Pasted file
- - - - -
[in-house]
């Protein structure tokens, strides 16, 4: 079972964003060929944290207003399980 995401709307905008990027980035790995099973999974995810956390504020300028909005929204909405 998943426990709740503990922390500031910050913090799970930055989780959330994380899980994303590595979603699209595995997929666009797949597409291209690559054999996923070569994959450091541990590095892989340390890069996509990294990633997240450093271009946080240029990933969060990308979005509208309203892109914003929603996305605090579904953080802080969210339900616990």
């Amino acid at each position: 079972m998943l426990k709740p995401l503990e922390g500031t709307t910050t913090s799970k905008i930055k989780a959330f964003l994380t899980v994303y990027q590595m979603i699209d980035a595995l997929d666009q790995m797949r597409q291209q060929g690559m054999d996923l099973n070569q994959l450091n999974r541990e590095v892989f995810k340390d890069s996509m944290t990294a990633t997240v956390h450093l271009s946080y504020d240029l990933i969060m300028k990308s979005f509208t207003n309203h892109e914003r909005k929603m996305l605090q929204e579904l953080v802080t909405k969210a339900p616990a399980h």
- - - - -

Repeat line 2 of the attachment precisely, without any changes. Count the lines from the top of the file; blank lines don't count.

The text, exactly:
């Protein structure tokens, strides 16, 4: 079972964003060929944290207003399980 995401709307905008990027980035790995099973999974995810956390504020300028909005929204909405 998943426990709740503990922390500031910050913090799970930055989780959330994380899980994303590595979603699209595995997929666009797949597409291209690559054999996923070569994959450091541990590095892989340390890069996509990294990633997240450093271009946080240029990933969060990308979005509208309203892109914003929603996305605090579904953080802080969210339900616990």